This of course relates to the second challenge – developing companion diagnostics. Diagnostics are needed to determine the patients at highest likelihood to respond to a therapy. Tissue is at the center of CDx and cancer therapy – treatment is not administered without a proper diagnosis, which is based on analyzing a patient’s tissue samples – but currently, there are very few tissue-based diagnostics.
Part of the issue is having the ability to understand the spatial distribution of immune cells and their proximity to the tumor. The spatial relationship of immune cells within the tumor setting is of crucial importance and can only be analyzed with automated tissue analysis. At the moment, this is not something that clinical labs and scientists are used to considering as part of their testing. Secondly, the biomarkers being targeted are inducible, so if a patient has already undergone surgery or received a variety of drugs, the expression of those markers may be influenced. This means the markers used for companion diagnostics and immunotherapies must be robust enough that they won’t be altered by various external factors.
The most well-known and perhaps widely used diagnostic is HER2, which can be quite effective. However, it’s unknown how patients who don’t overexpress the HER2 protein will respond to therapy, indicating there is still a great need to develop more robust tissue-based assays to effectively identify the appropriate patients for treatment.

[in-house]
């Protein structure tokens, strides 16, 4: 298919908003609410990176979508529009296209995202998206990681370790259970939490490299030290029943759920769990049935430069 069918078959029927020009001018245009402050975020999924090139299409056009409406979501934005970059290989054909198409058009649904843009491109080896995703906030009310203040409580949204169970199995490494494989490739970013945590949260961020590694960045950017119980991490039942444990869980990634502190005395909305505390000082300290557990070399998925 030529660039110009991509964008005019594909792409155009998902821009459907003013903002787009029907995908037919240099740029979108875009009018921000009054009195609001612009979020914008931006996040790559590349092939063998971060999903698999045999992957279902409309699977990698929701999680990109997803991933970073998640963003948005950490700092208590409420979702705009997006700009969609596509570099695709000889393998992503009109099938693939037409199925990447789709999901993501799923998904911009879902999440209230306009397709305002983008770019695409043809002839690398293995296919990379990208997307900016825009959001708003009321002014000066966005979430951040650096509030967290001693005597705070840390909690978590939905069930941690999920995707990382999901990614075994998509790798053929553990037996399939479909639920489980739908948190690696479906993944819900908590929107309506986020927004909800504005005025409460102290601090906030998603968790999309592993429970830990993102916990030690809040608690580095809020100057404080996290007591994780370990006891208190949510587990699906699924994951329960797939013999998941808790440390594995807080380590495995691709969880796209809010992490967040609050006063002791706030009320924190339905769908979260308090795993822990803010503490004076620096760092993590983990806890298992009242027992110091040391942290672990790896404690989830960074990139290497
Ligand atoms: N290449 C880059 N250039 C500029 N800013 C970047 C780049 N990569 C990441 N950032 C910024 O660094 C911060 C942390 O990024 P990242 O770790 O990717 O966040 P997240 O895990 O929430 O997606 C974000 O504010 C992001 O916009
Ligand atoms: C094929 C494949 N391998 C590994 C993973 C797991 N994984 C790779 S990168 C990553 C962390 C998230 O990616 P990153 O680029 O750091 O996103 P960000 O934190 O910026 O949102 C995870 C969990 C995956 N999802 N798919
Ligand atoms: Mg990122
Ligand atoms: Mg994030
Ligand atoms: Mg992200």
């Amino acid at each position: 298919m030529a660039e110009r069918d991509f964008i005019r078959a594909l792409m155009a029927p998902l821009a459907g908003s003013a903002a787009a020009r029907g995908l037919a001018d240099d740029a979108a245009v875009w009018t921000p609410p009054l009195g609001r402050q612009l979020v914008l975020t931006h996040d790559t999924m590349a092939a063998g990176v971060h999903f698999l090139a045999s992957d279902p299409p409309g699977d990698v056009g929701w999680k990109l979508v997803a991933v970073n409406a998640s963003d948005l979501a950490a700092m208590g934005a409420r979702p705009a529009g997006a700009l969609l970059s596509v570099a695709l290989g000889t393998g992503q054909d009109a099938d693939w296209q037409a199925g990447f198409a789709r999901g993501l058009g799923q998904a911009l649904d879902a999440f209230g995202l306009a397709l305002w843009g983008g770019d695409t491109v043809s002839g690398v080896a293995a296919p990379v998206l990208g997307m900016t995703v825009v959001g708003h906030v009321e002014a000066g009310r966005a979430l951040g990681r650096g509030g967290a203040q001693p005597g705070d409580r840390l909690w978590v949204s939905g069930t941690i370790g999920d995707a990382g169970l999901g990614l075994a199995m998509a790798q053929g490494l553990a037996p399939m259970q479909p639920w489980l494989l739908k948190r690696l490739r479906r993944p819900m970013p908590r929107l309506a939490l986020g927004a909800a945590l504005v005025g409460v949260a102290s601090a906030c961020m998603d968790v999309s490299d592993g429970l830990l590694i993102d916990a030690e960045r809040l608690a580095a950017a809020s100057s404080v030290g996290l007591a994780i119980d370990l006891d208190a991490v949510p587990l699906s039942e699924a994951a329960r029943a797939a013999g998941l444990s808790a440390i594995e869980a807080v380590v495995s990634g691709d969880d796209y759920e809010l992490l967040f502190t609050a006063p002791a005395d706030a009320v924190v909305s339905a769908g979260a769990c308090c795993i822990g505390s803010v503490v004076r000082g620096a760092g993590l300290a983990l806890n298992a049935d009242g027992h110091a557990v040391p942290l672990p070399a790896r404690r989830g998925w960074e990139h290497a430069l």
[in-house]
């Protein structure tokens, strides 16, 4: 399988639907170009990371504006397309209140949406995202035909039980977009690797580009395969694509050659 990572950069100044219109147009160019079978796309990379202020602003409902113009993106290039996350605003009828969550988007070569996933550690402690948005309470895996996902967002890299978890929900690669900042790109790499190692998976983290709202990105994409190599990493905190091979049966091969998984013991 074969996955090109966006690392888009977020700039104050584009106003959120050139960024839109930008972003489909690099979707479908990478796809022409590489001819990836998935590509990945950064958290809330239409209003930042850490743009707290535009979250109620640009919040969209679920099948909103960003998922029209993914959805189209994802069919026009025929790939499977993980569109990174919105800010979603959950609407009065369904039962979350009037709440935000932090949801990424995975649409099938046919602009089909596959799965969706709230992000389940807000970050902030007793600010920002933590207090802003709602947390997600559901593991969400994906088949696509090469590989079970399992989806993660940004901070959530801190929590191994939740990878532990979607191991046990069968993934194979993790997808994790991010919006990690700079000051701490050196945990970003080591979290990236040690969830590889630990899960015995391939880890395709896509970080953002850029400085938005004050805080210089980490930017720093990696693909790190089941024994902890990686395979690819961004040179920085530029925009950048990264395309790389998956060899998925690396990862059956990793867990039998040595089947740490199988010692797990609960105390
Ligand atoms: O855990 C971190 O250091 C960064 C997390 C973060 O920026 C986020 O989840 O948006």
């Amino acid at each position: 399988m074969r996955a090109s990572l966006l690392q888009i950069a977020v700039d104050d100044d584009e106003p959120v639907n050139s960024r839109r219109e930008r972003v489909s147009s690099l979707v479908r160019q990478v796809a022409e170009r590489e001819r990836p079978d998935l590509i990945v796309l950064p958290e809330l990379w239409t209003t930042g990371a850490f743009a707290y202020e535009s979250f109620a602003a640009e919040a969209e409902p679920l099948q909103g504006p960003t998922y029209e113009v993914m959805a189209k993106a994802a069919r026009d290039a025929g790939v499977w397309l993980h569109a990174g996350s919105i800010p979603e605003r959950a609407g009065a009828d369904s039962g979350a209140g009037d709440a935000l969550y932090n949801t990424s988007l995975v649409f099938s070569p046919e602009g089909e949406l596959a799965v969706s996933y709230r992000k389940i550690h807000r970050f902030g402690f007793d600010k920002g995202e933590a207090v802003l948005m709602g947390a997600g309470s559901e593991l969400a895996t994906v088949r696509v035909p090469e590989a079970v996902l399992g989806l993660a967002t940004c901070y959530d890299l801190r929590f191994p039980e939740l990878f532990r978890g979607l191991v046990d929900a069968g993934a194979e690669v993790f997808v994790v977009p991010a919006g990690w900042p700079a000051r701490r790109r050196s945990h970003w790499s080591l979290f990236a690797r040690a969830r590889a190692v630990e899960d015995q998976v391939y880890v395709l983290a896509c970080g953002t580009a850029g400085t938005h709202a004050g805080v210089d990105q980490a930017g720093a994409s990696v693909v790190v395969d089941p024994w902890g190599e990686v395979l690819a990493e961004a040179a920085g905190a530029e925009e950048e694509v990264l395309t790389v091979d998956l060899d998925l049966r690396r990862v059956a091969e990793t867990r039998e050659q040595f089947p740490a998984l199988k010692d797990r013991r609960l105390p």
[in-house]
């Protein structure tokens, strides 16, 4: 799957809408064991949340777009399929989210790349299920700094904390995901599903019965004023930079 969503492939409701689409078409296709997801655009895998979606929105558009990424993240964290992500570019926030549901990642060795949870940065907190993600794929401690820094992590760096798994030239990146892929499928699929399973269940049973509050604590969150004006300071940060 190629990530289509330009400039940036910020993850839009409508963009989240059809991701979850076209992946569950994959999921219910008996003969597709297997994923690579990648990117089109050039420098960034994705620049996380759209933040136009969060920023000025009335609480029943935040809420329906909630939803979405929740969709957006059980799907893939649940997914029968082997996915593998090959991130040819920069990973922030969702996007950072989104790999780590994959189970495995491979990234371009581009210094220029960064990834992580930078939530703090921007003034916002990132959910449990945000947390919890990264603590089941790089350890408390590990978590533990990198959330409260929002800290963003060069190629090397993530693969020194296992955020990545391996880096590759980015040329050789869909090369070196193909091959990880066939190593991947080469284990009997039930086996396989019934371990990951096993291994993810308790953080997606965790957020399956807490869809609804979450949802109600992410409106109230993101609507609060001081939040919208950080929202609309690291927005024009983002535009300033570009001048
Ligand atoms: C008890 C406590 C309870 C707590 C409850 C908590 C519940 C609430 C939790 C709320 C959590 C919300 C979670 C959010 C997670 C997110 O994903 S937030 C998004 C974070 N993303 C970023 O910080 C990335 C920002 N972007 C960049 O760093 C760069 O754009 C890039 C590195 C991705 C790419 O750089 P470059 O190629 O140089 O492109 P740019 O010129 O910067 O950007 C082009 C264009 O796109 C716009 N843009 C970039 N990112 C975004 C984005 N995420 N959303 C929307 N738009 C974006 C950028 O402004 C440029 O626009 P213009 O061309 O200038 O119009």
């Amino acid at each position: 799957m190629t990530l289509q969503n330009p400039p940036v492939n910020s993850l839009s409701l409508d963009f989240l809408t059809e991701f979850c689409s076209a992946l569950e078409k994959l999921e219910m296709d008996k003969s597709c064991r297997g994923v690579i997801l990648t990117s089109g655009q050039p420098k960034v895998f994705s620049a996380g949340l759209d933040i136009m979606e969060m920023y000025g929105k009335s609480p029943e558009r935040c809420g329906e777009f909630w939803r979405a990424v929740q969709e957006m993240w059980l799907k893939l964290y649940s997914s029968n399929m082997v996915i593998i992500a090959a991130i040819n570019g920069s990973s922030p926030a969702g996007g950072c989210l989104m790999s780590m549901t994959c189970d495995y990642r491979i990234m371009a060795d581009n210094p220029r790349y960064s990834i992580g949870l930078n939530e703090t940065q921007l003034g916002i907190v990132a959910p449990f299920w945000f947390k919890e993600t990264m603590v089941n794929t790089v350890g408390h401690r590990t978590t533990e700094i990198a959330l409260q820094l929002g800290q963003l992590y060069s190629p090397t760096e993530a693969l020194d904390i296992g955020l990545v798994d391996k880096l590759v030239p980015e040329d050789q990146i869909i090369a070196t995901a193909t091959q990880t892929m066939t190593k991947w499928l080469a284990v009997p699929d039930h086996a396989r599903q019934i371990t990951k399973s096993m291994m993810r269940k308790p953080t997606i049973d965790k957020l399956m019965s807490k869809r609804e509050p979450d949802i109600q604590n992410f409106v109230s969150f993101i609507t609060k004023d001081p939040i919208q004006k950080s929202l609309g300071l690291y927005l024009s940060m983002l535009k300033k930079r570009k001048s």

What’s to Come
Some cancer centers would like to administer immunotherapies 100 percent of the time in the near future, but that goal is unreasonable. While checkpoint inhibitors are very effective for certain diseases, they will never be the magic bullet or sole weapon targeting every type of cancer.
That said, we will see much more in immunotherapy over the next year. The big players in the field are pushing for advancements and placing a large focus on immunotherapy research. Roche recently announced it’s hiring an additional 30 cancer immunotherapy experts in its innovation center, and drug companies are researching immune approaches for various indications, both small and large.